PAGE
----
September 19, 2010
When we came back from our couple of weeks in Italy the garden had gone a bit mad and there was a nice crop of red chillies on the little plant outside the kitchen window, well one green one for some reason but it was necessary to get them all in before they start to rot “on the vine”.
Now, what to do with them all. We’re not gonna use that many fresh chillies before they dry out and go all nasty on us so I decided to make a couple of pots of Sambal.
So, what’s needed is/are a bunch of fresh red chillies,
an onion, a lemon (for a bit of juice), a few garlic cloves, a tablespoon of that Thai fish-sauce, a couple of tablespoons of sugar, a couple of teaspoons of Turmeric , Salt and a couple of teaspoons of chilli-powder.
Blitz all the ingredients (except the fish-sauce, lemon juice and sugar) to a fine paste. If you need a little liquid to loosen it up, you know the way it all sticks to the sides, well away from the blades, pour in a tot of olive oil.
Fry the paste in a couple of tablespoons of oil on a medium heat, stirring constantly, for about 15 mins. It’ll darken from this yellow (turmeric) colour to a deeper red, or it should do.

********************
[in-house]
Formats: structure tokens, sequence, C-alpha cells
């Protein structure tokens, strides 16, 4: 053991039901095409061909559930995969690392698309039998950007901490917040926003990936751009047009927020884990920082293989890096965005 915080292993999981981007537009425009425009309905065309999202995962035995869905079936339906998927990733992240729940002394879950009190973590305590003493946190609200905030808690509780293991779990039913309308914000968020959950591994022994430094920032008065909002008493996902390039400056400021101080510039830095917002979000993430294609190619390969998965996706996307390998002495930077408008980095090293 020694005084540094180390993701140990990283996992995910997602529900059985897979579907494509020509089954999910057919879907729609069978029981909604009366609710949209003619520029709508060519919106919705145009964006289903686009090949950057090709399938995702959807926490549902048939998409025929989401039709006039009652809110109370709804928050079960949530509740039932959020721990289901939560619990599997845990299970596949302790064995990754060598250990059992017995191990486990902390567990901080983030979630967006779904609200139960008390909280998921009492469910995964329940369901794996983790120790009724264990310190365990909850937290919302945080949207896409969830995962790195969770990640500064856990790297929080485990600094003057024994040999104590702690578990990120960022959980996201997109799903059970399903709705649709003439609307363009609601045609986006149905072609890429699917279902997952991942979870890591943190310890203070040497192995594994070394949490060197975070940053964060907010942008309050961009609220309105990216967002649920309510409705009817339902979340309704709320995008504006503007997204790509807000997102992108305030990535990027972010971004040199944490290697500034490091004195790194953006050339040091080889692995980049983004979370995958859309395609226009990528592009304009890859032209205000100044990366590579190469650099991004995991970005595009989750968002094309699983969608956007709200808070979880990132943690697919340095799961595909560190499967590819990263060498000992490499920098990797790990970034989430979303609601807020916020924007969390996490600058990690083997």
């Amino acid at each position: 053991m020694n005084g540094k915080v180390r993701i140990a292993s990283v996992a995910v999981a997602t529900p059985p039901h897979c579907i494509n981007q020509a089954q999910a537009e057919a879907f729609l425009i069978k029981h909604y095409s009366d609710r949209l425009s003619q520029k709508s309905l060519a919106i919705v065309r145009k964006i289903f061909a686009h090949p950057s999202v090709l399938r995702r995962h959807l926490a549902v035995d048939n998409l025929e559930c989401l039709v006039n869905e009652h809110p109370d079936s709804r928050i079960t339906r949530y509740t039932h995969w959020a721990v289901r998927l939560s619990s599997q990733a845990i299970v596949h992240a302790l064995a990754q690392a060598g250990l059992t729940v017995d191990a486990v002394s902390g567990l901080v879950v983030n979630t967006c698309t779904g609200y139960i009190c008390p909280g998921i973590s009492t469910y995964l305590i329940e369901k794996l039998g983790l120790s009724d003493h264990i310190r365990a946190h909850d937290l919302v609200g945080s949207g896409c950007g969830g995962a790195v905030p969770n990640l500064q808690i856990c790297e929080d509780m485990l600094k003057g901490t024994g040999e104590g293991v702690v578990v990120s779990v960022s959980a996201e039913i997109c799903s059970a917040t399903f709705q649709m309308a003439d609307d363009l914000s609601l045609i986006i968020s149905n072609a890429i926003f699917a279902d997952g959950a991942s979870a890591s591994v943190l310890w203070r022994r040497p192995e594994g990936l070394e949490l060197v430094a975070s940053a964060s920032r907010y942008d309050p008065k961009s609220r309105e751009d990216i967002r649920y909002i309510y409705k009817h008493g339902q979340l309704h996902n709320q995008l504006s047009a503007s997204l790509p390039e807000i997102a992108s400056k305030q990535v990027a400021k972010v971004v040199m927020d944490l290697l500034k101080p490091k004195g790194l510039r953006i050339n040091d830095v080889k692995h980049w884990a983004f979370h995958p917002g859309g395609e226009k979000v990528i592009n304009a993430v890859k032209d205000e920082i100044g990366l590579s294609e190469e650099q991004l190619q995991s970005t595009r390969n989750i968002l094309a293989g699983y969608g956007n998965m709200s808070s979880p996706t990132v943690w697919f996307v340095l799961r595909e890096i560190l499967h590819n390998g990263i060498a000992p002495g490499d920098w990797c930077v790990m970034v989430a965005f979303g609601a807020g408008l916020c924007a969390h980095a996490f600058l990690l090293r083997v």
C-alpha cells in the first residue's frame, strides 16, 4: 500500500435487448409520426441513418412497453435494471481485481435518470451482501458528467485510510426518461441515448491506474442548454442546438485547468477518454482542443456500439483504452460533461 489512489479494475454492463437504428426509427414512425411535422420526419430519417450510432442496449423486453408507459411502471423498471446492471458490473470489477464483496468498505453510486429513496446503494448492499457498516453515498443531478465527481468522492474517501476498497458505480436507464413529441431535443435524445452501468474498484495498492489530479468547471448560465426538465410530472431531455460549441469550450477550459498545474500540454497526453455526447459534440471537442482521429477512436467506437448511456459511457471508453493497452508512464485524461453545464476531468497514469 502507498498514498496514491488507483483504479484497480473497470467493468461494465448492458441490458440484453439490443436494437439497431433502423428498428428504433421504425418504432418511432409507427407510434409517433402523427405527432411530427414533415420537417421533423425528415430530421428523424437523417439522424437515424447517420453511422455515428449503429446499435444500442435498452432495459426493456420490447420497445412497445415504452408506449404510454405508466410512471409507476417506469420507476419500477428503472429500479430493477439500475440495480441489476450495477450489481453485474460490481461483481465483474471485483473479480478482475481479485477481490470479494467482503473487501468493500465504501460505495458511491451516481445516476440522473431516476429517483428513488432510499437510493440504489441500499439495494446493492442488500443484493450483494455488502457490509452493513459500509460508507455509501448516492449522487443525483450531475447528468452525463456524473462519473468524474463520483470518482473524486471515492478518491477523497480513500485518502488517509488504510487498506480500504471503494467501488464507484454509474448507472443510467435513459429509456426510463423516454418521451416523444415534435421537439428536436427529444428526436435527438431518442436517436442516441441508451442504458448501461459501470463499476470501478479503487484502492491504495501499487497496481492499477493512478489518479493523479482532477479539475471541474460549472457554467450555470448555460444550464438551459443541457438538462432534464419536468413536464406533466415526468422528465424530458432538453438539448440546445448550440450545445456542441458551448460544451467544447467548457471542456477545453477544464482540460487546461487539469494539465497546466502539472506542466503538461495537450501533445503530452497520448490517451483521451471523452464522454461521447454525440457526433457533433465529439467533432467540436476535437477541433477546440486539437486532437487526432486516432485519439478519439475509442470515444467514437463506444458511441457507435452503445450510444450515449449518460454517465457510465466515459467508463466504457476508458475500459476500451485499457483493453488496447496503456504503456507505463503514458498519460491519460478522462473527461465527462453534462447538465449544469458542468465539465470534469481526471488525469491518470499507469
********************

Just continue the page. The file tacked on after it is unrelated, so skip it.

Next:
See? told you! Add now the sugar and keep a good eye on it while frying on. The sugar will caramelise as it cooks on but you don’t want it to burn.
Add now the liquids; Lemon juice & fishy sauce.
While stirring the Sambal with one hand sterilise some little pots in another pan (and take pictures with a 2kg Nikon at the same time).
When the Sambal looks like this (I wouldn’t advise tasting for effect) Stop Cooking! Add some more olive oil along the way if you think it’s looking a bit watery still.
Drain the boiled pots and their lids and fill them immediately with the still hot (in more ways than one) Sambal.
Pop the lids on and let them cool. Cooling down will cause a vacuum inside the tightly closed pots and pull down on the centre of the lid (the “click-test”).
Two in the cupboard, the one that’s open first in the fridge.
Just a dab on the side of your plate of Asian food, or chuck a teaspoon into a stir-fry.